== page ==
Skipping Class, Self-Care, and a Surprise

It’s almost the end of the quarter, Aggies! We know exams, projects, and papers must be stressing you out, so here’s a gentle reminder that your physical and emotional health matters. 

I know it’s a super easy thing to say and something much more difficult to believe since some of our classes are set up so that missing one day negatively impacts your grade. But I’m still going to say it: skip your class, stay at home, and take care of yourself so that you can come back stronger. 

I am in no way, shape, or form encouraging people to skip class for no good reason. I can’t even say that I have any authority to tell you to skip class since I’ve never done so during my time at UC Davis. I’m not messing with you. On several occasions, I've been met with a round of applause when I mention it. I used to be extremely proud, but each time I express it I think more about the consequences of this. Yes, from a certain standpoint, it sounds admirable. I possess a real dedication to my academics; however, I would not advise that anyone follow my example because it is sending the wrong message about how we should treat ourselves in times of stress. 

I go to class even when I desperately need to sleep for an extra few hours. Instead I down a cup of coffee (or four) even when I know that caffeine is no substitute for sleep. I attend class even when I am extremely ill. When I am sick, I'm putting others at risk of catching something from me. It doesn't matter how careful and sanitary I am. This is not healthy for me or anyone around me, and self-care should be a higher priority than being physically present in class on days where the work can be made up.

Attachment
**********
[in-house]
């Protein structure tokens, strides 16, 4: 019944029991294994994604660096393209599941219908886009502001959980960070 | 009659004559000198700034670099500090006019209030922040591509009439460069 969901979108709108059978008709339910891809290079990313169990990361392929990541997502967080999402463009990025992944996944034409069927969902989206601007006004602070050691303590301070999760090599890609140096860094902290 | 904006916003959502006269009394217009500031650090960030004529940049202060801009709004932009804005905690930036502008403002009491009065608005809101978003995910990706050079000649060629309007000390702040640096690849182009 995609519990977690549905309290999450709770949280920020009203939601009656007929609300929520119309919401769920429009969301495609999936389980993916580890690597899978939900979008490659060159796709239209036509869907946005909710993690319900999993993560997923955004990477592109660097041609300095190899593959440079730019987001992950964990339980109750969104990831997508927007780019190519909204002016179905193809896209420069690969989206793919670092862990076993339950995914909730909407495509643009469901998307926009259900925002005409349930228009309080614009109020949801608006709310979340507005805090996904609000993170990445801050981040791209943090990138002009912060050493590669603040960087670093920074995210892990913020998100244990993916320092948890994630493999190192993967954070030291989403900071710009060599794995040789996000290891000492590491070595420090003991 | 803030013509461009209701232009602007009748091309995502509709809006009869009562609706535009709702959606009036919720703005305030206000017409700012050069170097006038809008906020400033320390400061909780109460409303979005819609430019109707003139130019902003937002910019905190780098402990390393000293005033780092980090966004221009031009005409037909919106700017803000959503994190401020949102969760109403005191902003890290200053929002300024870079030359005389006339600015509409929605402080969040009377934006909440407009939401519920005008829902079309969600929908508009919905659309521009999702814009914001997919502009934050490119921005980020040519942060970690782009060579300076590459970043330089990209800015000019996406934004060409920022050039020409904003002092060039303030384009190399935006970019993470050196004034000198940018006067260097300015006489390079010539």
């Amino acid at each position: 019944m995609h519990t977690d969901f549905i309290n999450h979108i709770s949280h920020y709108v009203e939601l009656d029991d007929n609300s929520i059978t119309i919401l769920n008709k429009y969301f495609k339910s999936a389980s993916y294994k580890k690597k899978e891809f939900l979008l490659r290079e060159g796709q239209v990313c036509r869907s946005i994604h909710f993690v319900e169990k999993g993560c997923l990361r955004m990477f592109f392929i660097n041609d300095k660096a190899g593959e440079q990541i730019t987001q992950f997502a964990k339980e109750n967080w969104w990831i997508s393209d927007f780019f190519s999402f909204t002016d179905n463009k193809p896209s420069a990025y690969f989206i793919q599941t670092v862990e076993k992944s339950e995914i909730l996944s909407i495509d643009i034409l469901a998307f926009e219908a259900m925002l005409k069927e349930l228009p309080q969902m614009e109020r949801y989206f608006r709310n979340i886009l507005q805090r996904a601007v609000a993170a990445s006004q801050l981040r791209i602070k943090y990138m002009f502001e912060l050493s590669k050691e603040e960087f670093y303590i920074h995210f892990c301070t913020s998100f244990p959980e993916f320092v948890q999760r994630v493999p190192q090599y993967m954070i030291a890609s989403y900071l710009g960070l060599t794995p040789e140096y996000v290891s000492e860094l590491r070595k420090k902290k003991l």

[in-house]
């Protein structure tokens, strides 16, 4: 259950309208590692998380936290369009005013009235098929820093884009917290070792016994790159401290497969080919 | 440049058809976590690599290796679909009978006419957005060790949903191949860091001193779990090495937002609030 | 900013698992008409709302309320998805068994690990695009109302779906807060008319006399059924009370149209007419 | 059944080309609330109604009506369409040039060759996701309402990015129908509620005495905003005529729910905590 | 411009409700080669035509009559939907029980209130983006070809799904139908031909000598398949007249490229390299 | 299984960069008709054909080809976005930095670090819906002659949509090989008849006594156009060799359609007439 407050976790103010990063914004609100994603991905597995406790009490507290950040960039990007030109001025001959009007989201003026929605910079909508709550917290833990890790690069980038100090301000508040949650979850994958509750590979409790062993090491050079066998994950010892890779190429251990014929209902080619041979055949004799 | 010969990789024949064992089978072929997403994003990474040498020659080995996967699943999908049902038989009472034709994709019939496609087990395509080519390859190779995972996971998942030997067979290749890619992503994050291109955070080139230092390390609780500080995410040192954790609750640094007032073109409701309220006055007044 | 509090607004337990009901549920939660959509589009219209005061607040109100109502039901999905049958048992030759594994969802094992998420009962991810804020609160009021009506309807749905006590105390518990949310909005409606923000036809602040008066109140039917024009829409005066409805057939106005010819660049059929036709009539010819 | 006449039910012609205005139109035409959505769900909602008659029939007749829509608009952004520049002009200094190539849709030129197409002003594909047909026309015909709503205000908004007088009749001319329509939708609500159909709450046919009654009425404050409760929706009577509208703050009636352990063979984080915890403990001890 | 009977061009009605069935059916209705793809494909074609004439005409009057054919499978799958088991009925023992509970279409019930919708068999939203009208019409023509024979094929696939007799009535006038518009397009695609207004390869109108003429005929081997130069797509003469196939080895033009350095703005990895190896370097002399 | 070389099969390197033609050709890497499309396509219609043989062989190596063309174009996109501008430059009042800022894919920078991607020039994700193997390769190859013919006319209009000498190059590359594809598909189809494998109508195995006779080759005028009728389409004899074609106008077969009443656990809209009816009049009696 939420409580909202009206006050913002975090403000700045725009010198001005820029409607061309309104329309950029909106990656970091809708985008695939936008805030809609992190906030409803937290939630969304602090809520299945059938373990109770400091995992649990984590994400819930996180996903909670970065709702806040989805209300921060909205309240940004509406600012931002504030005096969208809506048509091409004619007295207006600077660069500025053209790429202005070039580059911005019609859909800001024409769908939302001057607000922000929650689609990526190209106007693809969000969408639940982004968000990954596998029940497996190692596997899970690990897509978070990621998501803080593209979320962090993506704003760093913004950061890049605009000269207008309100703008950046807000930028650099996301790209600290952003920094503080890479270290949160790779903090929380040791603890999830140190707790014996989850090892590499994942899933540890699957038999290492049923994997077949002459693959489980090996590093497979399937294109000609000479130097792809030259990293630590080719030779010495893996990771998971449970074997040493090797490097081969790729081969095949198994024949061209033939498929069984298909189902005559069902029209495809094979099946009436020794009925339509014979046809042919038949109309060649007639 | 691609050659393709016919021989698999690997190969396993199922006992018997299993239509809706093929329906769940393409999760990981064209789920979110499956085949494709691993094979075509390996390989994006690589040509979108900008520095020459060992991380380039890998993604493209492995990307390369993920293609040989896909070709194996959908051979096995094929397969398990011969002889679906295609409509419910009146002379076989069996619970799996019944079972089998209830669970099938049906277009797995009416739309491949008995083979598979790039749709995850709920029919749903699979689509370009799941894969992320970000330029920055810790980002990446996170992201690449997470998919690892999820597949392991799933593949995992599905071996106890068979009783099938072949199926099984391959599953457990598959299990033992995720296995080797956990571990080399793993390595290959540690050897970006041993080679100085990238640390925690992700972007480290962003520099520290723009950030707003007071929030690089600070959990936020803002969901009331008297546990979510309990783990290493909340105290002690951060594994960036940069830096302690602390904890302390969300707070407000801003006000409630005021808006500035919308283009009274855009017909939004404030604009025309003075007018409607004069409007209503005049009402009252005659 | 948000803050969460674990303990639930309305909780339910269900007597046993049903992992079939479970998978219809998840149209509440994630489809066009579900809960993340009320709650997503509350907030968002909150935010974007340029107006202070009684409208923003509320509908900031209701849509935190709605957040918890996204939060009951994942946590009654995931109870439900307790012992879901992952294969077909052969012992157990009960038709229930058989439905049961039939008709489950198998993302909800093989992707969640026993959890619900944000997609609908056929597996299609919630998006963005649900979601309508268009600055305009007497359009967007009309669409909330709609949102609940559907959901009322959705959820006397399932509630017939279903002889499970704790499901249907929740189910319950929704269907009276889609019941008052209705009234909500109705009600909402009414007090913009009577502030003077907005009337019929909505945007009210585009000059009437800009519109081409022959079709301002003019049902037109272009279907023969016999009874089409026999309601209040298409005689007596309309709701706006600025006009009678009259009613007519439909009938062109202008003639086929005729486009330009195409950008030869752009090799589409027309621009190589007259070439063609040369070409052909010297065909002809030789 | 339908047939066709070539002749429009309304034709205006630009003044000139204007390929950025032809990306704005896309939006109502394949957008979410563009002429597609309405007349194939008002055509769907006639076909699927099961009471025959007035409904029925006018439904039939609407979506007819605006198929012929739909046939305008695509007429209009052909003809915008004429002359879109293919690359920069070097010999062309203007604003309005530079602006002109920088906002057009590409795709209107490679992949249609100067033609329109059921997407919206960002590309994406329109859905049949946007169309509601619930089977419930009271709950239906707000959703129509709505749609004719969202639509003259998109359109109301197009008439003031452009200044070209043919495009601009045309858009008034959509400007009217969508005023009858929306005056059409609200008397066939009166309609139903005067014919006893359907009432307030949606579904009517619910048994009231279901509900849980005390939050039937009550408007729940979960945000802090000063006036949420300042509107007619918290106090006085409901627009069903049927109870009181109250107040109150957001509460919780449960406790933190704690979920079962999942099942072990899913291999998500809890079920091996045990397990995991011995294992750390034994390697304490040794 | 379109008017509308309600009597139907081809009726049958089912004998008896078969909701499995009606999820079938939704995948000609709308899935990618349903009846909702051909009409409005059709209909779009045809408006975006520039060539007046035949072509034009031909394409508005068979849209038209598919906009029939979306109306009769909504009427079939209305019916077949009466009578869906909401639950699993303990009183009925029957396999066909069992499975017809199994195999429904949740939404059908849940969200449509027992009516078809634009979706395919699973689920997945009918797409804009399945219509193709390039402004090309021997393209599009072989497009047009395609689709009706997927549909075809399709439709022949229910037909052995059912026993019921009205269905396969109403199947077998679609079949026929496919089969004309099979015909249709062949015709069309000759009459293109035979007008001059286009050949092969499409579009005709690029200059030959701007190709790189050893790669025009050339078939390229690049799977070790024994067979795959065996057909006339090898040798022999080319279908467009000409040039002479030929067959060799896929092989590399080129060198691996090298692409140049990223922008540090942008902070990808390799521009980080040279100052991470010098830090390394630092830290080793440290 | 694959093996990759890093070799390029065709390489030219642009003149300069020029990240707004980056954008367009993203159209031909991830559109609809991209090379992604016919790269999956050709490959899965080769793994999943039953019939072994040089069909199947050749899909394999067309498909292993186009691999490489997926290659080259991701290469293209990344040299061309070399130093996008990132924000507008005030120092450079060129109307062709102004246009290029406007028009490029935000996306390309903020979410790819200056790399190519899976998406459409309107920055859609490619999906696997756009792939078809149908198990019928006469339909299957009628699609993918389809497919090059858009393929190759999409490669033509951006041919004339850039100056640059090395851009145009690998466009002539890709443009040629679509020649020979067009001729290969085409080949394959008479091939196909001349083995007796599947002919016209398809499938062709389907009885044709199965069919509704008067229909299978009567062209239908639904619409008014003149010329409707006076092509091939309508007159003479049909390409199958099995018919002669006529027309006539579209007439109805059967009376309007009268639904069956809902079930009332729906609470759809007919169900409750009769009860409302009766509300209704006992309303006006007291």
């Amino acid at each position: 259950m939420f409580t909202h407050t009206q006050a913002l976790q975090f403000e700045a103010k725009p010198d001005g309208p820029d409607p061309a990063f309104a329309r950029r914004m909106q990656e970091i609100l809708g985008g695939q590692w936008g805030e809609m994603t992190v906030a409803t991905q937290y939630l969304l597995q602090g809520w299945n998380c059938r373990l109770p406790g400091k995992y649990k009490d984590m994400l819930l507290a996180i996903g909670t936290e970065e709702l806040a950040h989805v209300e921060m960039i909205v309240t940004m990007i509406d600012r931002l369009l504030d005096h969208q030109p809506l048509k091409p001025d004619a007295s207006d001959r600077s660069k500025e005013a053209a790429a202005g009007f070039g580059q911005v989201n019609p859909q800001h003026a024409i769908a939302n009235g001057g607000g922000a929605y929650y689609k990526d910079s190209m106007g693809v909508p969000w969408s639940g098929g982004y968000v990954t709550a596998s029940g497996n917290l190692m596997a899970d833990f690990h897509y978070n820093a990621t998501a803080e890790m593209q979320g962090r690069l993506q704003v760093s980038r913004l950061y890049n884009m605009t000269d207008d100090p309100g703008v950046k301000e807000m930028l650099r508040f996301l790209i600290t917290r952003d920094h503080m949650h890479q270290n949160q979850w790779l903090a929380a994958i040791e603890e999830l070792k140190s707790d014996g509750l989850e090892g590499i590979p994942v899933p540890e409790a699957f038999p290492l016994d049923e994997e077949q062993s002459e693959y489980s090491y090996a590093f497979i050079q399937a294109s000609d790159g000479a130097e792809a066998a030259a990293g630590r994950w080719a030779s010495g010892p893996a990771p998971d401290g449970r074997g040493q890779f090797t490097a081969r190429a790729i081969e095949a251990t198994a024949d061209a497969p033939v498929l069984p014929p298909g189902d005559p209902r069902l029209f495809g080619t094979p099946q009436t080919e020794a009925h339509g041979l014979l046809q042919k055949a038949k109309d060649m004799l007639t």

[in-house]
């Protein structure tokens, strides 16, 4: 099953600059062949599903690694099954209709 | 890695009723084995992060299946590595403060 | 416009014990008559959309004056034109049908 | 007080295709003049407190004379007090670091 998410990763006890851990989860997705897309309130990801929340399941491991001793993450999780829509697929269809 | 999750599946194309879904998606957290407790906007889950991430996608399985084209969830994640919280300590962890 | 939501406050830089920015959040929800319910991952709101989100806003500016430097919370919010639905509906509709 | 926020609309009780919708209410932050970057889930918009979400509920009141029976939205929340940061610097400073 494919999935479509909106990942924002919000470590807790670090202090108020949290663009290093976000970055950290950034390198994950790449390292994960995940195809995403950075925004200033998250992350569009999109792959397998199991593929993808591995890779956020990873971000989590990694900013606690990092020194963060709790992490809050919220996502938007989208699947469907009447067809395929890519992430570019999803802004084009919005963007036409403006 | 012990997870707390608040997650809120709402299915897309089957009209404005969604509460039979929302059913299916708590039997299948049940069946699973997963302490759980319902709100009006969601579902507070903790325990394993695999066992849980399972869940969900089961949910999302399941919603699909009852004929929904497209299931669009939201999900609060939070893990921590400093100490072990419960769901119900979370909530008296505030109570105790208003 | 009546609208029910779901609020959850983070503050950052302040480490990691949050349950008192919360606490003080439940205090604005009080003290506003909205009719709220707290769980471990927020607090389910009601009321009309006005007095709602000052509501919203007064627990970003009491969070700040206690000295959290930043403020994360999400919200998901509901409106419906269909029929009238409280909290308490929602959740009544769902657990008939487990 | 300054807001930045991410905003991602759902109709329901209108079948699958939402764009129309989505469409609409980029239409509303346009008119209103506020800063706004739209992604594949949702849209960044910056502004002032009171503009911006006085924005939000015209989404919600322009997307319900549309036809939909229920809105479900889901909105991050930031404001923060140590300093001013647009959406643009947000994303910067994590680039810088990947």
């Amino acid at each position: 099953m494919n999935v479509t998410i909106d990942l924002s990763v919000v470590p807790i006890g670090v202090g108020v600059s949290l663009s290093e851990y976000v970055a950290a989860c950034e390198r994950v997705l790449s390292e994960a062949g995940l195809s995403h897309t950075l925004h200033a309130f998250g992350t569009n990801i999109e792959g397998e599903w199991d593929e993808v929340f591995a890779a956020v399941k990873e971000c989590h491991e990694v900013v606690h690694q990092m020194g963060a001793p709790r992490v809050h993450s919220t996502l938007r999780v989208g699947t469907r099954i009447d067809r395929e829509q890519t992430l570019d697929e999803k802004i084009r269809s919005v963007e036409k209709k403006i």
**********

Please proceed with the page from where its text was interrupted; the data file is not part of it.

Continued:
I don't miss a single lecture because I’m dedicated, but because I am paranoid and have no faith in myself to make up the work. I justify my unsafe behavior by employing a slippery slope argument: if I skip one class, I won’t make up the material out of laziness, then I’ll get behind, then I’ll skip more classes, then I’ll fail the class, then I’ll have to drop out of school. I conveniently neglect that friends are there to help, professors hold office hours, and that I will be able to function better when I feel recovered. 

We should not be competing with each other in regards to who can suffer the most. This is encouraging unhealthy behaviors in the name of so-called “productivity” and “hard work”. Being able to work hard and practicing self-care is not mutually exclusive. In fact, sometimes it is hard work to take care of yourself and to take time off even when you feel like it’s running out. 

I’m writing this so that I can be held accountable to a community of students and to let you all know that our health is important while pledging to carry out everything I’ve said when the time arises. I’m saying all of this because it matters and you matter. Admittedly, you have to find your own balance. You might have to make a couple of mistakes before you understand what your limit is, but you can do this. 

I now come to the “surprise” portion of this article! Here’s a short playlist to help you stay strong.

All images and music are not the property of Her Campus.

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